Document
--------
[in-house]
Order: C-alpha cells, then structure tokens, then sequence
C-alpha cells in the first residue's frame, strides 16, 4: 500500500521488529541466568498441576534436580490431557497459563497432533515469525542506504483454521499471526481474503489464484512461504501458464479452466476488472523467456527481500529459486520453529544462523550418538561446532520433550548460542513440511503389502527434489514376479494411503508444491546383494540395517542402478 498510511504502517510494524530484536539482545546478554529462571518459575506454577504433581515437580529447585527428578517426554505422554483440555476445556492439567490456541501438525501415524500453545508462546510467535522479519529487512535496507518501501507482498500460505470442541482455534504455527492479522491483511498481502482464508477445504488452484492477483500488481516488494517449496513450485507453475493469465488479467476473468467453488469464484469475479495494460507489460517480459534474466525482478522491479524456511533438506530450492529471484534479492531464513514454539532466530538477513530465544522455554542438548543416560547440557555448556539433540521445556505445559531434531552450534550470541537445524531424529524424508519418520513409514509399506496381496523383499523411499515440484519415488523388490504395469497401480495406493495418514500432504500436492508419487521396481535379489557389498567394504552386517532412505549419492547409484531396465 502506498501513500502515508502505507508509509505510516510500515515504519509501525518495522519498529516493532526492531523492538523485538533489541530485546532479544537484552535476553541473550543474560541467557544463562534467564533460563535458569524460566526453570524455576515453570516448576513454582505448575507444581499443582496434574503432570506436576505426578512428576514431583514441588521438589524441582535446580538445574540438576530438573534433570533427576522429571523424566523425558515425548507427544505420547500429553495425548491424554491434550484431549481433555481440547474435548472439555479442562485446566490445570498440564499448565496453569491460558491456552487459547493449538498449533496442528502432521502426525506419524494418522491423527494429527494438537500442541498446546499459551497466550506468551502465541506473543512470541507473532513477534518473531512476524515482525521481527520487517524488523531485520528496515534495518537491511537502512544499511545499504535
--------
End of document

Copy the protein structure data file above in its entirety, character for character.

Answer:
[in-house]
Order: C-alpha cells, then structure tokens, then sequence
C-alpha cells in the first residue's frame, strides 16, 4: 500500500521488529541466568498441576534436580490431557497459563497432533515469525542506504483454521499471526481474503489464484512461504501458464479452466476488472523467456527481500529459486520453529544462523550418538561446532520433550548460542513440511503389502527434489514376479494411503508444491546383494540395517542402478 498510511504502517510494524530484536539482545546478554529462571518459575506454577504433581515437580529447585527428578517426554505422554483440555476445556492439567490456541501438525501415524500453545508462546510467535522479519529487512535496507518501501507482498500460505470442541482455534504455527492479522491483511498481502482464508477445504488452484492477483500488481516488494517449496513450485507453475493469465488479467476473468467453488469464484469475479495494460507489460517480459534474466525482478522491479524456511533438506530450492529471484534479492531464513514454539532466530538477513530465544522455554542438548543416560547440557555448556539433540521445556505445559531434531552450534550470541537445524531424529524424508519418520513409514509399506496381496523383499523411499515440484519415488523388490504395469497401480495406493495418514500432504500436492508419487521396481535379489557389498567394504552386517532412505549419492547409484531396465 502506498501513500502515508502505507508509509505510516510500515515504519509501525518495522519498529516493532526492531523492538523485538533489541530485546532479544537484552535476553541473550543474560541467557544463562534467564533460563535458569524460566526453570524455576515453570516448576513454582505448575507444581499443582496434574503432570506436576505426578512428576514431583514441588521438589524441582535446580538445574540438576530438573534433570533427576522429571523424566523425558515425548507427544505420547500429553495425548491424554491434550484431549481433555481440547474435548472439555479442562485446566490445570498440564499448565496453569491460558491456552487459547493449538498449533496442528502432521502426525506419524494418522491423527494429527494438537500442541498446546499459551497466550506468551502465541506473543512470541507473532513477534518473531512476524515482525521481527520487517524488523531485520528496515534495518537491511537502512544499511545499504535